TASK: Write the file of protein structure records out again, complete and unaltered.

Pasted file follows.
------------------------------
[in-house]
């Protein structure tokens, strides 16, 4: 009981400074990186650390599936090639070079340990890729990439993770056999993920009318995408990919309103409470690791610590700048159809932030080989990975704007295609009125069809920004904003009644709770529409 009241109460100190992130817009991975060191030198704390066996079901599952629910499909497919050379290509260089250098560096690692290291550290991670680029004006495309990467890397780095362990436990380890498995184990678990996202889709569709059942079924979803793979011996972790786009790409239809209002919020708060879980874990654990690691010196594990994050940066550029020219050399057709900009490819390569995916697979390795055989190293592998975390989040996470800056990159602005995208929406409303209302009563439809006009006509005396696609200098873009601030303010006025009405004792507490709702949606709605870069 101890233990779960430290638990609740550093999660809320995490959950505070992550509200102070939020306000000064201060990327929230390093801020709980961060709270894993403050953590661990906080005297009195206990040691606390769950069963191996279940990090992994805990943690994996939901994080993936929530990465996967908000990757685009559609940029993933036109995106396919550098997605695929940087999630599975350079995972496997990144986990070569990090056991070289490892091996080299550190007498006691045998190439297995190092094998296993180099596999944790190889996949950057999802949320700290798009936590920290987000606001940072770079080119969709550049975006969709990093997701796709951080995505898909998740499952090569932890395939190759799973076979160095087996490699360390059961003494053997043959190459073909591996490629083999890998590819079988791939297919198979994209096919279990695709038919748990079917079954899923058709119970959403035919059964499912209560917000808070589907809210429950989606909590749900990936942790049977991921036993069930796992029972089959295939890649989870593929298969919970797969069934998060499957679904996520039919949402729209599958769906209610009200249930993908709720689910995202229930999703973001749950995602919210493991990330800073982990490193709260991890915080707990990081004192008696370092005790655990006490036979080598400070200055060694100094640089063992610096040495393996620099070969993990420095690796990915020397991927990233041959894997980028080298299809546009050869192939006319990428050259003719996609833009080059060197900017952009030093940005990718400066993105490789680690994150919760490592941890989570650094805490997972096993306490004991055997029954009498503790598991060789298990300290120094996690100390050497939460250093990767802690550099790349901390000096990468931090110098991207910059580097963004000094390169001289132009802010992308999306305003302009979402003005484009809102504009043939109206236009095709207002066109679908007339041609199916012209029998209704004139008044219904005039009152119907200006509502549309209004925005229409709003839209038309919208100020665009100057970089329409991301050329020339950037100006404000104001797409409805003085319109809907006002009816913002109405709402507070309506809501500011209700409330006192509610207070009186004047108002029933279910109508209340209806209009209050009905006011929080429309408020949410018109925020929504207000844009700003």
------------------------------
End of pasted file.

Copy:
[in-house]
């Protein structure tokens, strides 16, 4: 009981400074990186650390599936090639070079340990890729990439993770056999993920009318995408990919309103409470690791610590700048159809932030080989990975704007295609009125069809920004904003009644709770529409 009241109460100190992130817009991975060191030198704390066996079901599952629910499909497919050379290509260089250098560096690692290291550290991670680029004006495309990467890397780095362990436990380890498995184990678990996202889709569709059942079924979803793979011996972790786009790409239809209002919020708060879980874990654990690691010196594990994050940066550029020219050399057709900009490819390569995916697979390795055989190293592998975390989040996470800056990159602005995208929406409303209302009563439809006009006509005396696609200098873009601030303010006025009405004792507490709702949606709605870069 101890233990779960430290638990609740550093999660809320995490959950505070992550509200102070939020306000000064201060990327929230390093801020709980961060709270894993403050953590661990906080005297009195206990040691606390769950069963191996279940990090992994805990943690994996939901994080993936929530990465996967908000990757685009559609940029993933036109995106396919550098997605695929940087999630599975350079995972496997990144986990070569990090056991070289490892091996080299550190007498006691045998190439297995190092094998296993180099596999944790190889996949950057999802949320700290798009936590920290987000606001940072770079080119969709550049975006969709990093997701796709951080995505898909998740499952090569932890395939190759799973076979160095087996490699360390059961003494053997043959190459073909591996490629083999890998590819079988791939297919198979994209096919279990695709038919748990079917079954899923058709119970959403035919059964499912209560917000808070589907809210429950989606909590749900990936942790049977991921036993069930796992029972089959295939890649989870593929298969919970797969069934998060499957679904996520039919949402729209599958769906209610009200249930993908709720689910995202229930999703973001749950995602919210493991990330800073982990490193709260991890915080707990990081004192008696370092005790655990006490036979080598400070200055060694100094640089063992610096040495393996620099070969993990420095690796990915020397991927990233041959894997980028080298299809546009050869192939006319990428050259003719996609833009080059060197900017952009030093940005990718400066993105490789680690994150919760490592941890989570650094805490997972096993306490004991055997029954009498503790598991060789298990300290120094996690100390050497939460250093990767802690550099790349901390000096990468931090110098991207910059580097963004000094390169001289132009802010992308999306305003302009979402003005484009809102504009043939109206236009095709207002066109679908007339041609199916012209029998209704004139008044219904005039009152119907200006509502549309209004925005229409709003839209038309919208100020665009100057970089329409991301050329020339950037100006404000104001797409409805003085319109809907006002009816913002109405709402507070309506809501500011209700409330006192509610207070009186004047108002029933279910109508209340209806209009209050009905006011929080429309408020949410018109925020929504207000844009700003």